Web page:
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The Federal Reserve could achieve a soft landing after all. Here’s what that would mean for you

The Federal Reserve is expected to announce it will leave rates unchanged at the end of its two-day meeting this week after recent signs the economy is in fairly good shape and as inflation continues to drift lower.

“While there’s been talk about an imminent recession going back to early last year, the U.S. economy has remained substantially more resilient than expected,” said Mark Hamrick, senior economic analyst at Bankrate. 

“A soft landing appears to be the greatest likelihood for next year,” he said. However, the economy isn’t out of the woods just yet, he added, and “a mild and short recession can’t totally be ruled out.”

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Even though inflation is still above the central bank’s 2% target, markets have already been pricing in the likelihood that the Fed is done raising interest rates this cycle and is now looking toward potential rate cuts in 2024.

For consumers, that means relief from high borrowing costs — particularly for mortgages, credit cards and auto loans — may finally be on the way as long as inflation data continues to cooperate.

And yet, “continued slowing in inflation doesn’t mean price decreases, it means a price leveling,” said Columbia Business School economics professor Brett House.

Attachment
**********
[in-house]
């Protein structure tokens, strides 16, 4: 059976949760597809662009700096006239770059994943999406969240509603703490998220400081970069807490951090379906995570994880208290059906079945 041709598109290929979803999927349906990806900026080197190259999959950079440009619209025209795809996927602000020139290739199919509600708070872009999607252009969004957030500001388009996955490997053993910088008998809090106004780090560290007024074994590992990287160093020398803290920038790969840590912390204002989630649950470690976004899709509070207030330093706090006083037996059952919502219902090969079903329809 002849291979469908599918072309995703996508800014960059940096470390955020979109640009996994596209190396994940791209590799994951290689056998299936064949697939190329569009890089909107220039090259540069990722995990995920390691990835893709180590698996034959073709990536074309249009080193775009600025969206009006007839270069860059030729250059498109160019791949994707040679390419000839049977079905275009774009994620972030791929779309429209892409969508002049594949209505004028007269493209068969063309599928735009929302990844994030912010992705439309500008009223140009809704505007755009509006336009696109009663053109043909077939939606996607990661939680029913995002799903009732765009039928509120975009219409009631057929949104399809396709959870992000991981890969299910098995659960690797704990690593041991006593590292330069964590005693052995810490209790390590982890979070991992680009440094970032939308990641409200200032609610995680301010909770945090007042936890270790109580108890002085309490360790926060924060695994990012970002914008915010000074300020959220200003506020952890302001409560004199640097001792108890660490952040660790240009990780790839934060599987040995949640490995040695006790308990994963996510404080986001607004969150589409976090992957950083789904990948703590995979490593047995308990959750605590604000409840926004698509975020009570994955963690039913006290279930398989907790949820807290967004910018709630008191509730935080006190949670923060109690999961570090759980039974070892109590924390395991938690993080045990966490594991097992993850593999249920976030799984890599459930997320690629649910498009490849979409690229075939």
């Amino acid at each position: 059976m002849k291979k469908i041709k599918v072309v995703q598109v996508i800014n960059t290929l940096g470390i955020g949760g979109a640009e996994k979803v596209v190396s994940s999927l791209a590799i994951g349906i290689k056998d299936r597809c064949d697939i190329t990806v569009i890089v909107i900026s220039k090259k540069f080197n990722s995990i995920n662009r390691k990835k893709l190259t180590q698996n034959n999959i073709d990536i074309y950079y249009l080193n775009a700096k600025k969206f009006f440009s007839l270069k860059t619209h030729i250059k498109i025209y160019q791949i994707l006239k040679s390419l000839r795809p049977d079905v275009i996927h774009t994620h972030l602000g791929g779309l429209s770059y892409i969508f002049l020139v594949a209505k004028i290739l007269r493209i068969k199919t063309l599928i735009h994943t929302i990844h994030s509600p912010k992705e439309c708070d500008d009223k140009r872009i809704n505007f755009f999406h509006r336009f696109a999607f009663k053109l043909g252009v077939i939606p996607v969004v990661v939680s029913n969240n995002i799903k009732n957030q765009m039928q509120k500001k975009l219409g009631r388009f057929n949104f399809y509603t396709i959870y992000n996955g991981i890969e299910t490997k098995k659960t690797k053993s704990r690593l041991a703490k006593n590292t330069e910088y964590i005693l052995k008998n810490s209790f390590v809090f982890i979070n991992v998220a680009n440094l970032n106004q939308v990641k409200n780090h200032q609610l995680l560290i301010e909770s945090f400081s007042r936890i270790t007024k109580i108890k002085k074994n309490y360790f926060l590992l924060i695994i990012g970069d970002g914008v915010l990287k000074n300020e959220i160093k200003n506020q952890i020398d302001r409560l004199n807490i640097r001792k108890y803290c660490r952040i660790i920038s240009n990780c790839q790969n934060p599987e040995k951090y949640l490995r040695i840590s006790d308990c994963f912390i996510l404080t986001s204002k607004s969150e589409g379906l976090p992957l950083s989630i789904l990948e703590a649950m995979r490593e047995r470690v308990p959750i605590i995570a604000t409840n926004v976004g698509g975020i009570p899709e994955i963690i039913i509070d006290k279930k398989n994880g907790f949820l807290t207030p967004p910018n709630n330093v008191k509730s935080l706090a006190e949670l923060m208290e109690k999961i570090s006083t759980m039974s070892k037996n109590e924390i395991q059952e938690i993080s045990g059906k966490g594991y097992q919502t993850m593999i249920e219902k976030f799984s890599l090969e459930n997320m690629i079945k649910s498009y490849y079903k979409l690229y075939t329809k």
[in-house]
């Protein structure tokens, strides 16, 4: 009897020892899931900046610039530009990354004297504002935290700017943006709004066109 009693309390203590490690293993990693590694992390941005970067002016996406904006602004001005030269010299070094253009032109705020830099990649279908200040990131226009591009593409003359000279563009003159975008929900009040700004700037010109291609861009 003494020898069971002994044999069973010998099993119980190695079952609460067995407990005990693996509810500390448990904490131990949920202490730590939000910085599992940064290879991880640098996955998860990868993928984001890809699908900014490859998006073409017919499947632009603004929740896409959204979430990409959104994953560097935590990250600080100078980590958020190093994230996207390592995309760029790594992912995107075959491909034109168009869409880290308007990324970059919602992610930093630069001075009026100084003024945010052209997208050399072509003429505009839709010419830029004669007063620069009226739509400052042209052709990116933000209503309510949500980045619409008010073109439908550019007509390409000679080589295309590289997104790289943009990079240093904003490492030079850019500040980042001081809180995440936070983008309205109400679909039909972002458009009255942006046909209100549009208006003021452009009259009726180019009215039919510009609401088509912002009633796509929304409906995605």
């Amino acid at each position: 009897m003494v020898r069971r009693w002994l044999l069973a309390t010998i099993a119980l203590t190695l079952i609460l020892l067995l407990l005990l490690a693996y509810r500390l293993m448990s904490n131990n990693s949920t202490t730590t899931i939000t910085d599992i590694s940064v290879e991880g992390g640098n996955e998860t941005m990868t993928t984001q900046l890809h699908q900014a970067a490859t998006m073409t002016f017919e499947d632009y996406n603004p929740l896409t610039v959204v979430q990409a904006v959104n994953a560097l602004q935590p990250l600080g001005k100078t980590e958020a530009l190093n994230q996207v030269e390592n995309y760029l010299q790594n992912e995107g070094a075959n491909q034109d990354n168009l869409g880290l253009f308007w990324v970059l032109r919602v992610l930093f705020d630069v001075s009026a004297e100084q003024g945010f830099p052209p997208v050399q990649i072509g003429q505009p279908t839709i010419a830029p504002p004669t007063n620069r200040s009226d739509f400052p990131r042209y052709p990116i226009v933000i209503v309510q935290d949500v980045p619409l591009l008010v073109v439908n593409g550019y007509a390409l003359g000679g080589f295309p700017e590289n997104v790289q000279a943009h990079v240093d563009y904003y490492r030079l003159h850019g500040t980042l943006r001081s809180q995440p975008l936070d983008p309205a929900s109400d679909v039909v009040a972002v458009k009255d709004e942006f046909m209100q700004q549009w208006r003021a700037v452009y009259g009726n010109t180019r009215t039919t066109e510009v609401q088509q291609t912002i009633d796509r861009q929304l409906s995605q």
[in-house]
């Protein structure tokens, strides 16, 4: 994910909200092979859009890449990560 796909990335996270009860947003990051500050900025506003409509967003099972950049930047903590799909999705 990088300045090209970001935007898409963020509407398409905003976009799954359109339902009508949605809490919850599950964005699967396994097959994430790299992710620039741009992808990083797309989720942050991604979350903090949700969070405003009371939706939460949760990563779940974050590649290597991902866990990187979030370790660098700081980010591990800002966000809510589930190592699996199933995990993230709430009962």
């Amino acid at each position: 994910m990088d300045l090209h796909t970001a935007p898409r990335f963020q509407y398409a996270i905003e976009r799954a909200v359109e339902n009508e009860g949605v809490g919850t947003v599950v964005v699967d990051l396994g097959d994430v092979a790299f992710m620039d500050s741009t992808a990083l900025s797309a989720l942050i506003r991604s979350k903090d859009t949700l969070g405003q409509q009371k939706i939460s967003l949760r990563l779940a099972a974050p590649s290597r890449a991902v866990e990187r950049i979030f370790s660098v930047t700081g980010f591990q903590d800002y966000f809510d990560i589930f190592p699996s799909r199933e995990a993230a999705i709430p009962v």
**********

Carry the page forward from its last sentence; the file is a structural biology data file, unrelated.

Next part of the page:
Hope for a ‘softish’ landing

If the central bank can continue to make progress toward its 2% target without bringing the economy to a more abrupt slowdown, there is the possibility of achieving the sought-after “Goldilocks” scenario.

In that case, the economy would grow enough to avoid a recession and a negative hit to the labor market, but not so strongly that it fuels inflation.

For consumers, that means “we are likely to see interest rates come down slowly and growth to remain relatively robust and we are likely to see the jobs market remain relatively strong,” House said.

For some, that expectation may be too optimistic.

“While we also expect a softish landing, the pace of the recent rally in stocks and bonds looks unlikely to be sustained,” Solita Marcelli, UBS Global Wealth Management’s chief investment officer Americas, wrote in a recent note.

“Equity markets are already pricing in plenty of good news, pointing to an unrealistic level of confidence from stock investors,” Marcelli said.

Markets are now even showing a roughly 13% chance of a rate cut as early as January, according to the UBS note.

Fears of a hard landing

Central bank policymakers, however, won’t cut for the sake of cutting. More likely, that kind of policy easing would be in response to a sharply slowing economy and rising unemployment, neither of which would be good news for most Americans.

“Aggressive rate cutting cycle would be a sign of deep worry that we are heading toward a hard landing,” House said. That has negative implications for the labor market and, therefore, consumers. “The most important determinant of household finances is whether people have a job or not,” House said.

And economists still haven’t ruled out a recession in the second half of 2024.

The job market is already shows signs of slowing. While the unemployment rate declined to 3.7%, the Labor Department reported that job openings also fell to 8.73 million in October, the lowest level since March 2021.

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